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In Haiti chaos, world powers struggle for new ideas

The last time a president of Haiti was assassinated, in 1915, the United States seized the Caribbean nation for 19 years. A century and multiple interventions later, some Haiti watchers say it's time for new ideas.

The Western Hemisphere's poorest nation was already ravaged by overlapping political, economic and security crises, with swathes of the capital Port-au-Prince under gang control, when President Jovenel Moise was gunned down in a murky raid on his private home early Wednesday morning.

The chaos comes less than four years after the end of a UN mission that aimed at stabilizing Haiti and after billions of dollars were pumped into the country to help it rebuild from a devastating 2010 earthquake.

"There are a lot of things that can be done to help but we need to start from a position of modesty in terms of how quickly it can be done and we need to be very careful to learn from mistakes of the past," said Brian Concannon, who worked in Haiti and is executive director of Project Blueprint, which promotes human rights in US foreign policy.

"The last time there was a call for a military intervention it was there for 13 years, spent seven billion dollars, and when it left Haiti had more guns and less democracy than a few months before the peacekeepers arrived, and in addition you had cholera and sexual exploitation by UN troops."

The United States, the dominant foreign power in the country 1,300 kilometers (800 miles) from Florida, had accepted Moise's contention that he was still president despite widespread views that his term had ended.

After the assassination, President Joe Biden's administration reiterated that Haiti should go ahead with elections in September to bestow legitimacy on a new leader.

Francois Pierre-Louis, who served in the cabinet of Haiti's first democratically elected president Jean-Bertrand Aristide, who was twice ousted in coups, said that perceived US support for Moise had been a "terrible mistake."

He said that US interest in Haiti had clearly waned under former president Donald Trump, who notoriously was quoted as referring to the Black-majority country with an epithet when discussing immigration, but that Biden should have more quickly sensed the urgency of the situation.

"I know that Biden has too much on his plate but at the same time there was no break from the Trump administration," said Pierre-Louis, a professor at the City University of New York Graduate Center.

"If Biden had intervened sooner, Jovenel Moise would not have been shot."

- New form of government? -

Pierre-Louis agreed that a military intervention would not be helpful but said there could be an international arms embargo to stop the flow of small weapons to gangs.

International powers should persuade the police to disarm gangs, press for greater accountability on aid money and incorporate the opposition into a solution, he said.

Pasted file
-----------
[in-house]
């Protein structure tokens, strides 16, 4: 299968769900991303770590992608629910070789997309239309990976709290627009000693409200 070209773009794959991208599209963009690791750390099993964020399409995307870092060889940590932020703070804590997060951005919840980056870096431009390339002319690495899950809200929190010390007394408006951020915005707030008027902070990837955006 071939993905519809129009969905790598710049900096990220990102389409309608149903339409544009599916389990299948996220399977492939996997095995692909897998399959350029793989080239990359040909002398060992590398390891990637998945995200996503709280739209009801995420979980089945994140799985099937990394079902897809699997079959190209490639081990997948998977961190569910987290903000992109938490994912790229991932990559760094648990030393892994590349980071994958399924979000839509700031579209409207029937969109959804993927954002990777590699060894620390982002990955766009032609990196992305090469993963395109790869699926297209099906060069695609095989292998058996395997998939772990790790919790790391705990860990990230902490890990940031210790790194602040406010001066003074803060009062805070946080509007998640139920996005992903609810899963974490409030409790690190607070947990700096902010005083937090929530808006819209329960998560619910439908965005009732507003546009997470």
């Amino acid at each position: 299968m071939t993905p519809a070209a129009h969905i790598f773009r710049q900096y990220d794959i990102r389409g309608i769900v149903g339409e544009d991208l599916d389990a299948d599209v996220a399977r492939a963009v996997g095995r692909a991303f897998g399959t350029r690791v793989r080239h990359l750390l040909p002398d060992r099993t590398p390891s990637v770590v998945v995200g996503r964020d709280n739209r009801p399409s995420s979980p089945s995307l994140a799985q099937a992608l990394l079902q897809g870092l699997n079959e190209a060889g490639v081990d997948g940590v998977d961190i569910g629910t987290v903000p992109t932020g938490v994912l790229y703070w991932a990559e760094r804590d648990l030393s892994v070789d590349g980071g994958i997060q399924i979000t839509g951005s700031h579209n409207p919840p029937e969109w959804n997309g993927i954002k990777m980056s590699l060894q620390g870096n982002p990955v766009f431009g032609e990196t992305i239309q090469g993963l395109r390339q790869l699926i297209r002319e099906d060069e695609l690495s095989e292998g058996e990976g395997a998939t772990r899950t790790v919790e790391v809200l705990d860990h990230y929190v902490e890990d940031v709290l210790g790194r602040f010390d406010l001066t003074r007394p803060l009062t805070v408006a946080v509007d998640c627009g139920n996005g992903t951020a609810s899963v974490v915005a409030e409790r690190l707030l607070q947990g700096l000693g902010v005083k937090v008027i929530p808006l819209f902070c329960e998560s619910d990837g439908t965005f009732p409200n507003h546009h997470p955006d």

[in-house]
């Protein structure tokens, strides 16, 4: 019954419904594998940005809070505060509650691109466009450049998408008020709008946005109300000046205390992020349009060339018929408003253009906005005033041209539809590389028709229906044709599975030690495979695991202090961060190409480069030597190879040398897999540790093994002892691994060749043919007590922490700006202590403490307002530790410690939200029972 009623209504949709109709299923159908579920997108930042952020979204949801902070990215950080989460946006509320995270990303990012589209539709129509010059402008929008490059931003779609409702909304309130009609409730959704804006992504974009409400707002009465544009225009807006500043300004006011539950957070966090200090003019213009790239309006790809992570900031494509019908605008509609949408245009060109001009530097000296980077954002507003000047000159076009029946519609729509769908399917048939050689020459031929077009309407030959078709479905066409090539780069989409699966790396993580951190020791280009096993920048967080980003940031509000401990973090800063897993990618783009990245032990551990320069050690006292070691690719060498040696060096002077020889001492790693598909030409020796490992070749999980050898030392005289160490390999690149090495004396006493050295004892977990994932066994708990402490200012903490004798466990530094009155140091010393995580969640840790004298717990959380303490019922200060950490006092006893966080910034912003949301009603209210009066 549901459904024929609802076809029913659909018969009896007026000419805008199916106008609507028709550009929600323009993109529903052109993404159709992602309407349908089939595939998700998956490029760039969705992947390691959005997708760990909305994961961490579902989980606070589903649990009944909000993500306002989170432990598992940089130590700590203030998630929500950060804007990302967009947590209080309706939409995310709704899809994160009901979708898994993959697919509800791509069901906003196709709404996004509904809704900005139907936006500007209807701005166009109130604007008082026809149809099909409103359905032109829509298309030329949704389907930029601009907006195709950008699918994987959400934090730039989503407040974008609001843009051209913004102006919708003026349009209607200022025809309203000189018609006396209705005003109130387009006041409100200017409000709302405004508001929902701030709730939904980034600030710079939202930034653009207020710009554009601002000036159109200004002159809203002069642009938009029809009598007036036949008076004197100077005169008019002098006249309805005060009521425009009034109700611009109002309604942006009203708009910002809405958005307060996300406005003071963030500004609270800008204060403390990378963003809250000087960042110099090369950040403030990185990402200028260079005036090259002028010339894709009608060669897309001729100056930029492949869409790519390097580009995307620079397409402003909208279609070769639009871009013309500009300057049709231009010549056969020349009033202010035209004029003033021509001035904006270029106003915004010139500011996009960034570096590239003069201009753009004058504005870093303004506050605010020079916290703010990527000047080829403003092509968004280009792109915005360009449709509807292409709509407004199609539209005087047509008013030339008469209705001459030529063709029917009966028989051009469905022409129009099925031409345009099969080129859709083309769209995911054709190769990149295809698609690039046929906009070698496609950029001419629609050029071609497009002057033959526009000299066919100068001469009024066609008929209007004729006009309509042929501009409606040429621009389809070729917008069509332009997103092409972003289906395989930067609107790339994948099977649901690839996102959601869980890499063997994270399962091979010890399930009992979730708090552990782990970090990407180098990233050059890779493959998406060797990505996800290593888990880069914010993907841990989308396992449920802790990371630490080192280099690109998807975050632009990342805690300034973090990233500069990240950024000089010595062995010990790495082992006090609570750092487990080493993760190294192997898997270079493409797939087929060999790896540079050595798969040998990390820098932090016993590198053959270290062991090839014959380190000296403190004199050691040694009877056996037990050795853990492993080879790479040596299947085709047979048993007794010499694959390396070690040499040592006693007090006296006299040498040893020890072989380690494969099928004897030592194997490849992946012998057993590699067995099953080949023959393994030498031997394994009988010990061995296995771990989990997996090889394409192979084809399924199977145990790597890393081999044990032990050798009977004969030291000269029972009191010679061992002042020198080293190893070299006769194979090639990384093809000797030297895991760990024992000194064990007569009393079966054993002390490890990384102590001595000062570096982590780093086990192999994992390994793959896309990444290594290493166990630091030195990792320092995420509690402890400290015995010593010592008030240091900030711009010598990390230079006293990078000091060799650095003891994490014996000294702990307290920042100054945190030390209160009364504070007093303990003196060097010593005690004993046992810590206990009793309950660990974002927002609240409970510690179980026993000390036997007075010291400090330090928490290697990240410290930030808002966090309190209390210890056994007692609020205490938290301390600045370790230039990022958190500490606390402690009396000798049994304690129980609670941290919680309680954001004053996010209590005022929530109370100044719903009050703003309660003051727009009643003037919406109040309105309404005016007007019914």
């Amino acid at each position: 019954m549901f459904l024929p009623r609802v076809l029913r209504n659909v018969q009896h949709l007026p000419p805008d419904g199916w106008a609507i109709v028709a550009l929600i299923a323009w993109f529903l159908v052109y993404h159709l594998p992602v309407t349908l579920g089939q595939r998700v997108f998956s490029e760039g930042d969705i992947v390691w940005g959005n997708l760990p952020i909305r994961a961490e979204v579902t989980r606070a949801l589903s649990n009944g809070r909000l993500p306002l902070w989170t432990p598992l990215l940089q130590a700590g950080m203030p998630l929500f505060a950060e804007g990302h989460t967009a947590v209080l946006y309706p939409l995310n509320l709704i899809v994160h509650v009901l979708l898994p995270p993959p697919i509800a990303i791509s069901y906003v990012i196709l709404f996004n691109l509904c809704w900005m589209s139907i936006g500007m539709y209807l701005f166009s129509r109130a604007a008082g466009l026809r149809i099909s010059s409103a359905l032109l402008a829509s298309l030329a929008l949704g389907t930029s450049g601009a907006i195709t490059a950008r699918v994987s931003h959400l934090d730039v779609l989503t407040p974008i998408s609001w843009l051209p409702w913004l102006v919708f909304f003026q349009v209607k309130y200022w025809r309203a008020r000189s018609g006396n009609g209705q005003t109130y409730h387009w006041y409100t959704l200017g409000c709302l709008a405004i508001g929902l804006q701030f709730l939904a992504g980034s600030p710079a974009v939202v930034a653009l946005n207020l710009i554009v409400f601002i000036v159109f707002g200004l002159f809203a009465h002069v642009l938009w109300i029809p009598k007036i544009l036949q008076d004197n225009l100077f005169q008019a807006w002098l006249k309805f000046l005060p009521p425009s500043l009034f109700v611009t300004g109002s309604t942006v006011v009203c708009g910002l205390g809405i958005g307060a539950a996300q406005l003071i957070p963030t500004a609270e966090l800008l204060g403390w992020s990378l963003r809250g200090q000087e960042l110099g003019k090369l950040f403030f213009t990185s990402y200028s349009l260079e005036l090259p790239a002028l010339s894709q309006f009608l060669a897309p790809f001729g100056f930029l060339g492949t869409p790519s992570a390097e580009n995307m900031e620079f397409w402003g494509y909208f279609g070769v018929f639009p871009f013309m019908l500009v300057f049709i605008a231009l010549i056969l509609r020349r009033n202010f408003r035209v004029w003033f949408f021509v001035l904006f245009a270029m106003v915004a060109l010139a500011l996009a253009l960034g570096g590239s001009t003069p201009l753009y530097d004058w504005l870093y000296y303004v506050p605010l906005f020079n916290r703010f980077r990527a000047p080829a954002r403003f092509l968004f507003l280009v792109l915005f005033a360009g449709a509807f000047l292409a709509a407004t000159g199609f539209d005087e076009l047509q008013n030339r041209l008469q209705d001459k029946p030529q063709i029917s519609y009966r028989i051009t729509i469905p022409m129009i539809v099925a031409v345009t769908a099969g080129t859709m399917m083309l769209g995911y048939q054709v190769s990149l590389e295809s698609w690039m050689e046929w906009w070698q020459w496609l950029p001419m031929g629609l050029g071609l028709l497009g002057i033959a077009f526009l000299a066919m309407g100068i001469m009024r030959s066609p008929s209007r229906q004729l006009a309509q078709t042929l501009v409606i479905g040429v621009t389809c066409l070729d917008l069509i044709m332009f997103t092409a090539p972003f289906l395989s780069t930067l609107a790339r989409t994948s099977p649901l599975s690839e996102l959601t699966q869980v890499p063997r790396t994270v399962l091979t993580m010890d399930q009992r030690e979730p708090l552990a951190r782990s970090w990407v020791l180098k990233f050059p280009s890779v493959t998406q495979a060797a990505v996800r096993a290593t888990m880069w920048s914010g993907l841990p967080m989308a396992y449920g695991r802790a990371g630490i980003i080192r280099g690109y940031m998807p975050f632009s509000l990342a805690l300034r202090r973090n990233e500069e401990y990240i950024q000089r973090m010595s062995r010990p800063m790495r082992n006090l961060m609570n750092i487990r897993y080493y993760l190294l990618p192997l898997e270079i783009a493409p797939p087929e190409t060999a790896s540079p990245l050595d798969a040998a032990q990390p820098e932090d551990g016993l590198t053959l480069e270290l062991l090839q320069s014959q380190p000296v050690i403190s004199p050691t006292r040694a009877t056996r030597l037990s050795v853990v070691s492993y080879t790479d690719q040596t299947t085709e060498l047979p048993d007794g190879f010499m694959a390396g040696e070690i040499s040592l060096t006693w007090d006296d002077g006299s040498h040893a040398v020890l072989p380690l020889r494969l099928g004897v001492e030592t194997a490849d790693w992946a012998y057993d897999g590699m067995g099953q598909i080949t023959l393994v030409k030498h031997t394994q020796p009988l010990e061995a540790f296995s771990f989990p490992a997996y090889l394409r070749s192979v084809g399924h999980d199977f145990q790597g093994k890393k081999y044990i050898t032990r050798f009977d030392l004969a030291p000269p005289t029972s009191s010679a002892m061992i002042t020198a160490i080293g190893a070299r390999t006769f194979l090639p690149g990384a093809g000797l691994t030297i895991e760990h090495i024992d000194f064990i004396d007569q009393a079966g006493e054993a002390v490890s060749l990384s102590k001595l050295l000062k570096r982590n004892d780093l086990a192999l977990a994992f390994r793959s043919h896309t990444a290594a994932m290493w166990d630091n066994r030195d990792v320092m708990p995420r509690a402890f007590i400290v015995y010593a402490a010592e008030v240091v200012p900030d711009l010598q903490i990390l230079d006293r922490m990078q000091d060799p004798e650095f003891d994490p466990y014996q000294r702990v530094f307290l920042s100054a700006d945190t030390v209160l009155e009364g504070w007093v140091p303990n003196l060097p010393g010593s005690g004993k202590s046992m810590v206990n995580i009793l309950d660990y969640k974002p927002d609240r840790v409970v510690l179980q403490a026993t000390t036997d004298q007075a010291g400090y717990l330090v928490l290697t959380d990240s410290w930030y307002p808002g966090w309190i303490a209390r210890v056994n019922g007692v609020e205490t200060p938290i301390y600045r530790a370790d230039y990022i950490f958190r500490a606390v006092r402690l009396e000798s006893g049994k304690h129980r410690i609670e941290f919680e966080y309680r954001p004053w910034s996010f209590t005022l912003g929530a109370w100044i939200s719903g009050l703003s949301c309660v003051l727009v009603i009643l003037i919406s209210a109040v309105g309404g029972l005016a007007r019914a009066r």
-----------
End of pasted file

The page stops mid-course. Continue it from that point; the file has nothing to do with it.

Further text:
Robert Fatton Jr, an expert on Haiti at the University of Virginia, agreed that a new election would be a "huge mistake" and said a better goal would be pushing for a government that includes the opposition as well as civil society.

"If the international community is to use its power in a wise way, it could compel the government to accept a government of national unity," Fatton said.

He acknowledged that Haiti had little precedent for such power-sharing compromises but said: "The fact that Jovenel is dead might in a weird way be an opportunity to force the issue." 

- Limited global interest -

US lawmakers led by Representative Gregory Meeks, head of the House Foreign Affairs Committee, earlier this year urged a rethink on Haiti, saying it was best to include broader Haitian voices and not rush to elections.

Monique Clesca, a writer and retired development worker in Haiti, said that Haitians needed to address day-to-day issues such as health care, jobs and education first.

"We are all suffering because the necessary social investments are not being made and we keep on being told the same thing -- let's have elections," she said.

"The Haitian problem goes deeper and it is really rooted in inequality," she said. "We need to hit the pause button and reboot."

The US occupation after 1915 came partly over fears of a German invasion. But with few exports, Haiti has rarely been part of any great power game, raising additional question marks on the official explanation that Moise was assassinated by a foreign mercenary squad.

Fatton, however, said that Haiti could be of vital interest to Biden as a further implosion could set off boat people further inflaming the domestic debate on immigration.

"To put it crudely, I doubt that the US would allow chaos and massive disorder in its backyard," he said.

Topics: Haiti , President Jovenel Moise , assassination , Haiti President , Jovenel Moise
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